NEW YORKAfter 31 years as a freelance writer, Myron Brenton was finally able to quit"liberation day," he calls itand devote more time to photography. A diagnosis of prostate cancer did not stop Mr. Brenton from traveling the world (and photographing the world) with his wife Irene. It was another disease, Alzheimer's, which struck his wife, that kept the Brentons at home in Manhattan and led Mr. Brenton to focus his art on photography he could do in his apartment (see photograph on page 1).
Mr. Brenton shops the flower markets in Union Square and Chelsea near his home. Then in a process known as extreme macrophotography, he focuses the macrolens on his Canon EOS Elan 7 to get "into the flower," he told ONI. Mr. Brenton says he will continue to use film as long as they make it. "I make flowers into forms," he said of his close-up photographs, which he enters into juried group competitions around the country.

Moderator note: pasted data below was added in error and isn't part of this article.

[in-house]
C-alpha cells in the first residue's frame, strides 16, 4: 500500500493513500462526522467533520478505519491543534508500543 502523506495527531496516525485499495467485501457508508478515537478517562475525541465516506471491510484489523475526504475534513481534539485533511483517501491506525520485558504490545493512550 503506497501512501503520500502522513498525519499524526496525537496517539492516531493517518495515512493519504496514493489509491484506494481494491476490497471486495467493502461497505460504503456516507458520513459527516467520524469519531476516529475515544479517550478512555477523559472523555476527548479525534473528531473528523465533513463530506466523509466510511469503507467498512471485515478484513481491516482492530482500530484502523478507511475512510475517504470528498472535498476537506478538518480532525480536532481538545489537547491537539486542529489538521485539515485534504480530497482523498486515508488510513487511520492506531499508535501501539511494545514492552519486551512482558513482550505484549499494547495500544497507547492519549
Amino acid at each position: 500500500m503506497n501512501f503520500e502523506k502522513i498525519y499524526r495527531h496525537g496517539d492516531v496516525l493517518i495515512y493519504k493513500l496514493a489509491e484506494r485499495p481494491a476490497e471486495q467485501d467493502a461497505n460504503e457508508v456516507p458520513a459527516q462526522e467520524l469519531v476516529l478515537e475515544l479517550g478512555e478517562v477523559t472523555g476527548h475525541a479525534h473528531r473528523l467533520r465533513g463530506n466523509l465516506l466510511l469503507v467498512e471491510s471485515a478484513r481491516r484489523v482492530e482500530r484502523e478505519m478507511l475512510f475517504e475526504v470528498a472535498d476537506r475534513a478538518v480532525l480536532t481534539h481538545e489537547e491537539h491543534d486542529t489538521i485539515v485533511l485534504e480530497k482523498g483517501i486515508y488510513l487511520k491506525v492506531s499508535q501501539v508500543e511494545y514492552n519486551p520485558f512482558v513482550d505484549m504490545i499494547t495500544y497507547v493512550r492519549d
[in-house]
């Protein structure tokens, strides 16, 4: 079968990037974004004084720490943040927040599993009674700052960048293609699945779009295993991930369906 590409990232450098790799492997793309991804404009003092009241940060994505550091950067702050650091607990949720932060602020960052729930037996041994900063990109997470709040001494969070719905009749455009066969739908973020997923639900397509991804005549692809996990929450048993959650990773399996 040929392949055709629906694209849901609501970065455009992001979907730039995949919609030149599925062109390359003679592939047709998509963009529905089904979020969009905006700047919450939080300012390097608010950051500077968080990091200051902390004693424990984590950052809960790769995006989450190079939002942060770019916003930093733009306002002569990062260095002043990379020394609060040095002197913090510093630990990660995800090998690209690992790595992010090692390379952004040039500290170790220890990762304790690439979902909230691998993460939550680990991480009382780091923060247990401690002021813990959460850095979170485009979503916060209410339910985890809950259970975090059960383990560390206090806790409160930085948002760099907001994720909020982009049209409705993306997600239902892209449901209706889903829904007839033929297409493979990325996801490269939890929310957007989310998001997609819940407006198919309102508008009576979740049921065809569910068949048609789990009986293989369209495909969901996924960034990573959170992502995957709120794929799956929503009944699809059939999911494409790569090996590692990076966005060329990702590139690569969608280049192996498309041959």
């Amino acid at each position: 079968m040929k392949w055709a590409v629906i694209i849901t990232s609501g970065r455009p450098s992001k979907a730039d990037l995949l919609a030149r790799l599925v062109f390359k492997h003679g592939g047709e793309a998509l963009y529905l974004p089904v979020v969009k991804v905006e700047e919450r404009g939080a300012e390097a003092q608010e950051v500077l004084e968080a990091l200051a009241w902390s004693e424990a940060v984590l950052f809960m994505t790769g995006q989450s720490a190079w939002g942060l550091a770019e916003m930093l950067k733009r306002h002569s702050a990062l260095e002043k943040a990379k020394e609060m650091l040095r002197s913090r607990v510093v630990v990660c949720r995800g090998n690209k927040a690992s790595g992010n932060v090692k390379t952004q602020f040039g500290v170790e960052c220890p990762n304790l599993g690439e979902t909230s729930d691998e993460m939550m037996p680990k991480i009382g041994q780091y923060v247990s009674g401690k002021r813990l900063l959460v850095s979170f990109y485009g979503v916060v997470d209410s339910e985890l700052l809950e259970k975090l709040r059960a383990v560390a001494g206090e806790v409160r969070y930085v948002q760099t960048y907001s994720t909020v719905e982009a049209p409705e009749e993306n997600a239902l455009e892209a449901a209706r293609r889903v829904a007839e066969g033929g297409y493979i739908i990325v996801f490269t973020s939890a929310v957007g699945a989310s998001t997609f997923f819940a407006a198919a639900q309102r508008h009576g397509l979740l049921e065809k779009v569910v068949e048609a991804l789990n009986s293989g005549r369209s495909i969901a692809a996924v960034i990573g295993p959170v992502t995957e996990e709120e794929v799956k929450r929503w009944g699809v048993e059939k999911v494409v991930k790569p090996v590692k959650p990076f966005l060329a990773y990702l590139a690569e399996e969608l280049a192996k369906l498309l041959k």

Mr. Brenton, who receives Lupron shots for his recurrent prostate cancer, says that the return of his cancer "really doesn't bother me for myself, but it bothers me in terms of my wife." Lacking other family, Mr. Brenton cared for his wife alone for several years and now talks with her daily and visits her weekly at her assisted living residence. "She depends on me, so it scares me that something could happen to me," he said.
In the meantime, he lives what he calls his "two lives," one devoted to his wife and one to his art. "It is a difficult life and also a rich life. I don't let emotions about cancer interfere with it," he said.
Jane Dell, an abstract artist working mostly in acrylics, began annual mammograms in her 40s, due to a family history of the disease. At age 47, she was diagnosed with stage I breast cancer. After lumpectomy/radiation therapy and adjuvant tamoxifen(Drug information on tamoxifen), Ms. Dell has been cancer free for 10 years.